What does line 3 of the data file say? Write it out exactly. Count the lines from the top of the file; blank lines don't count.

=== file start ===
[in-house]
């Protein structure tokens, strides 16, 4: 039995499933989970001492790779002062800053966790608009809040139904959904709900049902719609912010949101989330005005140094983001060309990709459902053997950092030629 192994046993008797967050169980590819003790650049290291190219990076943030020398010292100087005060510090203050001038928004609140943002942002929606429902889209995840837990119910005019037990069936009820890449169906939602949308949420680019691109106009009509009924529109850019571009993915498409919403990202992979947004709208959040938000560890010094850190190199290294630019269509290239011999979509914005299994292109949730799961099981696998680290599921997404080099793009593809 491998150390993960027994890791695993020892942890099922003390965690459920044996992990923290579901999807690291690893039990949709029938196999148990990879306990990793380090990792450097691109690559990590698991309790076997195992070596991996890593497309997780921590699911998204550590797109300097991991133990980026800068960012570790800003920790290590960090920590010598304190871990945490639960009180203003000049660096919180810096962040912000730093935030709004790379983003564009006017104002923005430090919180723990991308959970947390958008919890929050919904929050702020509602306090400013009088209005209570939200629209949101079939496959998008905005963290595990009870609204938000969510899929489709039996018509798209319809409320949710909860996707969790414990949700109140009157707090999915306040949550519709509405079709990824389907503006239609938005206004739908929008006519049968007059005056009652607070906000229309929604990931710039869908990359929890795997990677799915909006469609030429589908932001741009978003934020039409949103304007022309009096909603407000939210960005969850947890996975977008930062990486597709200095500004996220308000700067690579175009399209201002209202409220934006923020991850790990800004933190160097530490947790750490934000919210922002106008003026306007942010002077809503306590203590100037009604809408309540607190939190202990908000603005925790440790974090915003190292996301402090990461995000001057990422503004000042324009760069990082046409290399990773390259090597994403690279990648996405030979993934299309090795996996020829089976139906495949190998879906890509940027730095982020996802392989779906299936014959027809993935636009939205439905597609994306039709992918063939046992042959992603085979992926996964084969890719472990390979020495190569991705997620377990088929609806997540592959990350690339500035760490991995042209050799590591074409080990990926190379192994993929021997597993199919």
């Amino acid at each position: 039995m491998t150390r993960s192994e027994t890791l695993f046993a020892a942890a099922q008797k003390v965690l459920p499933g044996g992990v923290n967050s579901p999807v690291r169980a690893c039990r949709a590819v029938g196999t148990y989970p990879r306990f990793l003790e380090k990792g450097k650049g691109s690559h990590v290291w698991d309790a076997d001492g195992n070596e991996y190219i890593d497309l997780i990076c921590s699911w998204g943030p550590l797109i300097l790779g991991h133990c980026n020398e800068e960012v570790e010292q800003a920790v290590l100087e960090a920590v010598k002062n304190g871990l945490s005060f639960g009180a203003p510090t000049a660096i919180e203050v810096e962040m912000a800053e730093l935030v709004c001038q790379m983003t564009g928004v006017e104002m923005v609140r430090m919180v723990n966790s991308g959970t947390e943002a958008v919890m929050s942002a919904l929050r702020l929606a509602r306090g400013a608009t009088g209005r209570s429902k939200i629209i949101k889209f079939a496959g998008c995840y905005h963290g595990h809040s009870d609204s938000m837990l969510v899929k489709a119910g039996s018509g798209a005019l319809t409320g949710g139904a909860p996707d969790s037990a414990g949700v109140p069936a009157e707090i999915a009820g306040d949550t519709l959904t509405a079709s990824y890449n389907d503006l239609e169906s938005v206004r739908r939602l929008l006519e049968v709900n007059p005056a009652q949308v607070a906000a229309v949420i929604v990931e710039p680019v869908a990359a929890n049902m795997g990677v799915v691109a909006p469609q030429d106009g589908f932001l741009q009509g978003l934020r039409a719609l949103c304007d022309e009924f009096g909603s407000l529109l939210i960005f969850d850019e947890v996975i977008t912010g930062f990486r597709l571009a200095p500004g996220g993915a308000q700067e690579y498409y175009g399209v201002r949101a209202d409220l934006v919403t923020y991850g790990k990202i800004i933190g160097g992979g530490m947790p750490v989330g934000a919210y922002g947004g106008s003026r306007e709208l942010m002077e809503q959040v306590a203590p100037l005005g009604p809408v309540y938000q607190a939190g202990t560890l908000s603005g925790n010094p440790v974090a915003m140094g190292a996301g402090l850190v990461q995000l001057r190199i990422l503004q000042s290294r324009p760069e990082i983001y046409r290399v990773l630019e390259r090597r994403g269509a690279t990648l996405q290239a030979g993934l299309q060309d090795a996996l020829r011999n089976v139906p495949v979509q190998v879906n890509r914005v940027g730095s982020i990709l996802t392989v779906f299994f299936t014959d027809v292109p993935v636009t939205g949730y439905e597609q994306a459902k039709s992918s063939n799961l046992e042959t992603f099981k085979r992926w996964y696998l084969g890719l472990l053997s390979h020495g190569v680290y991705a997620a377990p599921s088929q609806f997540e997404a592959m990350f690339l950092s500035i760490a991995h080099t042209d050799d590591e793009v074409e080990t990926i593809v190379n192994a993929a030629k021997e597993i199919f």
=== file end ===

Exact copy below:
């Amino acid at each position: 039995m491998t150390r993960s192994e027994t890791l695993f046993a020892a942890a099922q008797k003390v965690l459920p499933g044996g992990v923290n967050s579901p999807v690291r169980a690893c039990r949709a590819v029938g196999t148990y989970p990879r306990f990793l003790e380090k990792g450097k650049g691109s690559h990590v290291w698991d309790a076997d001492g195992n070596e991996y190219i890593d497309l997780i990076c921590s699911w998204g943030p550590l797109i300097l790779g991991h133990c980026n020398e800068e960012v570790e010292q800003a920790v290590l100087e960090a920590v010598k002062n304190g871990l945490s005060f639960g009180a203003p510090t000049a660096i919180e203050v810096e962040m912000a800053e730093l935030v709004c001038q790379m983003t564009g928004v006017e104002m923005v609140r430090m919180v723990n966790s991308g959970t947390e943002a958008v919890m929050s942002a919904l929050r702020l929606a509602r306090g400013a608009t009088g209005r209570s429902k939200i629209i949101k889209f079939a496959g998008c995840y905005h963290g595990h809040s009870d609204s938000m837990l969510v899929k489709a119910g039996s018509g798209a005019l319809t409320g949710g139904a909860p996707d969790s037990a414990g949700v109140p069936a009157e707090i999915a009820g306040d949550t519709l959904t509405a079709s990824y890449n389907d503006l239609e169906s938005v206004r739908r939602l929008l006519e049968v709900n007059p005056a009652q949308v607070a906000a229309v949420i929604v990931e710039p680019v869908a990359a929890n049902m795997g990677v799915v691109a909006p469609q030429d106009g589908f932001l741009q009509g978003l934020r039409a719609l949103c304007d022309e009924f009096g909603s407000l529109l939210i960005f969850d850019e947890v996975i977008t912010g930062f990486r597709l571009a200095p500004g996220g993915a308000q700067e690579y498409y175009g399209v201002r949101a209202d409220l934006v919403t923020y991850g790990k990202i800004i933190g160097g992979g530490m947790p750490v989330g934000a919210y922002g947004g106008s003026r306007e709208l942010m002077e809503q959040v306590a203590p100037l005005g009604p809408v309540y938000q607190a939190g202990t560890l908000s603005g925790n010094p440790v974090a915003m140094g190292a996301g402090l850190v990461q995000l001057r190199i990422l503004q000042s290294r324009p760069e990082i983001y046409r290399v990773l630019e390259r090597r994403g269509a690279t990648l996405q290239a030979g993934l299309q060309d090795a996996l020829r011999n089976v139906p495949v979509q190998v879906n890509r914005v940027g730095s982020i990709l996802t392989v779906f299994f299936t014959d027809v292109p993935v636009t939205g949730y439905e597609q994306a459902k039709s992918s063939n799961l046992e042959t992603f099981k085979r992926w996964y696998l084969g890719l472990l053997s390979h020495g190569v680290y991705a997620a377990p599921s088929q609806f997540e997404a592959m990350f690339l950092s500035i760490a991995h080099t042209d050799d590591e793009v074409e080990t990926i593809v190379n192994a993929a030629k021997e597993i199919f």